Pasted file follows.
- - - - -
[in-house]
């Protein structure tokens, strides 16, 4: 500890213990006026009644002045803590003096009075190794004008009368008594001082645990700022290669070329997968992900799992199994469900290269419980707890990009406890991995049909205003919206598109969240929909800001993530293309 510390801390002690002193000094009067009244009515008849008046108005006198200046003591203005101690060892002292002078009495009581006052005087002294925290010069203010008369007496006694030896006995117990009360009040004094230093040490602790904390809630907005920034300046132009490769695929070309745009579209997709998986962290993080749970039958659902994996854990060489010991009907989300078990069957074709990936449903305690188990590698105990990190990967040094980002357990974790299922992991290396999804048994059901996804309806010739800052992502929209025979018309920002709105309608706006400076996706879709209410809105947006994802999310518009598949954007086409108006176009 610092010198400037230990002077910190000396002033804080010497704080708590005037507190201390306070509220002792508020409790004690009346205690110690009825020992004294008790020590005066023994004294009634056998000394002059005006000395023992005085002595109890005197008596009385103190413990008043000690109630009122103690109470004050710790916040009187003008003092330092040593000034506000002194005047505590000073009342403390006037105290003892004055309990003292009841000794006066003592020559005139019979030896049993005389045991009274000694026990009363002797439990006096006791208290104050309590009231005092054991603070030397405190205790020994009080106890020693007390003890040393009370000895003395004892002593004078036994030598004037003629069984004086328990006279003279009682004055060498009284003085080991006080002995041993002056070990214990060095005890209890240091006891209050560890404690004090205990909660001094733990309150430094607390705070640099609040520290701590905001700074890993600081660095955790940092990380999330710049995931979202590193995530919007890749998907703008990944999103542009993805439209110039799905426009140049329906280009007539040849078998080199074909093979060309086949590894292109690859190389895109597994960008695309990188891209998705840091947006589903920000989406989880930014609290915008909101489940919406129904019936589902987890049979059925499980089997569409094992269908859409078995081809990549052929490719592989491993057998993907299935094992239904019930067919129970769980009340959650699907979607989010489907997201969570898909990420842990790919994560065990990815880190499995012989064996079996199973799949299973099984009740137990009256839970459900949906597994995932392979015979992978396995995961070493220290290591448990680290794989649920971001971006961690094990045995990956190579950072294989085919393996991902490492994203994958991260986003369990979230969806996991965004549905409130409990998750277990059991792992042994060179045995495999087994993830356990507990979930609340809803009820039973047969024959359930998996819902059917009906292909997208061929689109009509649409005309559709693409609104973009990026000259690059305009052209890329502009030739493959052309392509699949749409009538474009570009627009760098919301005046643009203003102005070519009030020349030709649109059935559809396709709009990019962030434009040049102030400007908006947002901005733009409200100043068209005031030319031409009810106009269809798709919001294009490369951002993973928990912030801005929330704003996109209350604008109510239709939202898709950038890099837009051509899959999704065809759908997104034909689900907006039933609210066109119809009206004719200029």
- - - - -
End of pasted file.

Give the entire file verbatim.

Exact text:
[in-house]
């Protein structure tokens, strides 16, 4: 500890213990006026009644002045803590003096009075190794004008009368008594001082645990700022290669070329997968992900799992199994469900290269419980707890990009406890991995049909205003919206598109969240929909800001993530293309 510390801390002690002193000094009067009244009515008849008046108005006198200046003591203005101690060892002292002078009495009581006052005087002294925290010069203010008369007496006694030896006995117990009360009040004094230093040490602790904390809630907005920034300046132009490769695929070309745009579209997709998986962290993080749970039958659902994996854990060489010991009907989300078990069957074709990936449903305690188990590698105990990190990967040094980002357990974790299922992991290396999804048994059901996804309806010739800052992502929209025979018309920002709105309608706006400076996706879709209410809105947006994802999310518009598949954007086409108006176009 610092010198400037230990002077910190000396002033804080010497704080708590005037507190201390306070509220002792508020409790004690009346205690110690009825020992004294008790020590005066023994004294009634056998000394002059005006000395023992005085002595109890005197008596009385103190413990008043000690109630009122103690109470004050710790916040009187003008003092330092040593000034506000002194005047505590000073009342403390006037105290003892004055309990003292009841000794006066003592020559005139019979030896049993005389045991009274000694026990009363002797439990006096006791208290104050309590009231005092054991603070030397405190205790020994009080106890020693007390003890040393009370000895003395004892002593004078036994030598004037003629069984004086328990006279003279009682004055060498009284003085080991006080002995041993002056070990214990060095005890209890240091006891209050560890404690004090205990909660001094733990309150430094607390705070640099609040520290701590905001700074890993600081660095955790940092990380999330710049995931979202590193995530919007890749998907703008990944999103542009993805439209110039799905426009140049329906280009007539040849078998080199074909093979060309086949590894292109690859190389895109597994960008695309990188891209998705840091947006589903920000989406989880930014609290915008909101489940919406129904019936589902987890049979059925499980089997569409094992269908859409078995081809990549052929490719592989491993057998993907299935094992239904019930067919129970769980009340959650699907979607989010489907997201969570898909990420842990790919994560065990990815880190499995012989064996079996199973799949299973099984009740137990009256839970459900949906597994995932392979015979992978396995995961070493220290290591448990680290794989649920971001971006961690094990045995990956190579950072294989085919393996991902490492994203994958991260986003369990979230969806996991965004549905409130409990998750277990059991792992042994060179045995495999087994993830356990507990979930609340809803009820039973047969024959359930998996819902059917009906292909997208061929689109009509649409005309559709693409609104973009990026000259690059305009052209890329502009030739493959052309392509699949749409009538474009570009627009760098919301005046643009203003102005070519009030020349030709649109059935559809396709709009990019962030434009040049102030400007908006947002901005733009409200100043068209005031030319031409009810106009269809798709919001294009490369951002993973928990912030801005929330704003996109209350604008109510239709939202898709950038890099837009051509899959999704065809759908997104034909689900907006039933609210066109119809009206004719200029």